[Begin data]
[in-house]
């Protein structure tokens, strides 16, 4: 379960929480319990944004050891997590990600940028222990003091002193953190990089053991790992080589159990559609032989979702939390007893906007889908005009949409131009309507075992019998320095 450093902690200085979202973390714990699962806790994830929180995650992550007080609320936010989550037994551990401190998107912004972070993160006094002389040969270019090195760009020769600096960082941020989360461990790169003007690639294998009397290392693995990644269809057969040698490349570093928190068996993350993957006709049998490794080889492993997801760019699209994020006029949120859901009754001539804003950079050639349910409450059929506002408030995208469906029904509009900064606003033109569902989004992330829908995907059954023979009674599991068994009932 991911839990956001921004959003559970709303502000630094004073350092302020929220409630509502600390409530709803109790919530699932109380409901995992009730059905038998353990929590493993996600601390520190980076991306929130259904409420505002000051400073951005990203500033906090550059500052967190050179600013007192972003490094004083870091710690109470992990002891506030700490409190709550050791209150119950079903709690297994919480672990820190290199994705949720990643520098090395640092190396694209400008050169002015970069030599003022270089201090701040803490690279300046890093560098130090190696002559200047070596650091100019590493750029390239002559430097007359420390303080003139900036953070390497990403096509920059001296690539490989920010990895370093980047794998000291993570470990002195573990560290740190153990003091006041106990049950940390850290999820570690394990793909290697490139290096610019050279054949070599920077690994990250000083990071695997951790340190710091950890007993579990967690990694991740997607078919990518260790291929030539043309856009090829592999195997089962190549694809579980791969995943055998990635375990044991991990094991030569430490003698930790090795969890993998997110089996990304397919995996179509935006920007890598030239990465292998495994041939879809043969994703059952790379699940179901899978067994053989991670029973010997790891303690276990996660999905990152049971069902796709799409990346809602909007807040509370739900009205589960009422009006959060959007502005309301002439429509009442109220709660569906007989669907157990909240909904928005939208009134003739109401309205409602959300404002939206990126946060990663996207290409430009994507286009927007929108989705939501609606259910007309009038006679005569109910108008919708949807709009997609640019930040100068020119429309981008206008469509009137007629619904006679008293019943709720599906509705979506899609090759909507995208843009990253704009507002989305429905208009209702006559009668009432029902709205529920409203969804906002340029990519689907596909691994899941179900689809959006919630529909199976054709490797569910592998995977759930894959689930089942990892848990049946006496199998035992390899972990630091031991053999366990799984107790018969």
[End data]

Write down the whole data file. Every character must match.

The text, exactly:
[in-house]
């Protein structure tokens, strides 16, 4: 379960929480319990944004050891997590990600940028222990003091002193953190990089053991790992080589159990559609032989979702939390007893906007889908005009949409131009309507075992019998320095 450093902690200085979202973390714990699962806790994830929180995650992550007080609320936010989550037994551990401190998107912004972070993160006094002389040969270019090195760009020769600096960082941020989360461990790169003007690639294998009397290392693995990644269809057969040698490349570093928190068996993350993957006709049998490794080889492993997801760019699209994020006029949120859901009754001539804003950079050639349910409450059929506002408030995208469906029904509009900064606003033109569902989004992330829908995907059954023979009674599991068994009932 991911839990956001921004959003559970709303502000630094004073350092302020929220409630509502600390409530709803109790919530699932109380409901995992009730059905038998353990929590493993996600601390520190980076991306929130259904409420505002000051400073951005990203500033906090550059500052967190050179600013007192972003490094004083870091710690109470992990002891506030700490409190709550050791209150119950079903709690297994919480672990820190290199994705949720990643520098090395640092190396694209400008050169002015970069030599003022270089201090701040803490690279300046890093560098130090190696002559200047070596650091100019590493750029390239002559430097007359420390303080003139900036953070390497990403096509920059001296690539490989920010990895370093980047794998000291993570470990002195573990560290740190153990003091006041106990049950940390850290999820570690394990793909290697490139290096610019050279054949070599920077690994990250000083990071695997951790340190710091950890007993579990967690990694991740997607078919990518260790291929030539043309856009090829592999195997089962190549694809579980791969995943055998990635375990044991991990094991030569430490003698930790090795969890993998997110089996990304397919995996179509935006920007890598030239990465292998495994041939879809043969994703059952790379699940179901899978067994053989991670029973010997790891303690276990996660999905990152049971069902796709799409990346809602909007807040509370739900009205589960009422009006959060959007502005309301002439429509009442109220709660569906007989669907157990909240909904928005939208009134003739109401309205409602959300404002939206990126946060990663996207290409430009994507286009927007929108989705939501609606259910007309009038006679005569109910108008919708949807709009997609640019930040100068020119429309981008206008469509009137007629619904006679008293019943709720599906509705979506899609090759909507995208843009990253704009507002989305429905208009209702006559009668009432029902709205529920409203969804906002340029990519689907596909691994899941179900689809959006919630529909199976054709490797569910592998995977759930894959689930089942990892848990049946006496199998035992390899972990630091031991053999366990799984107790018969």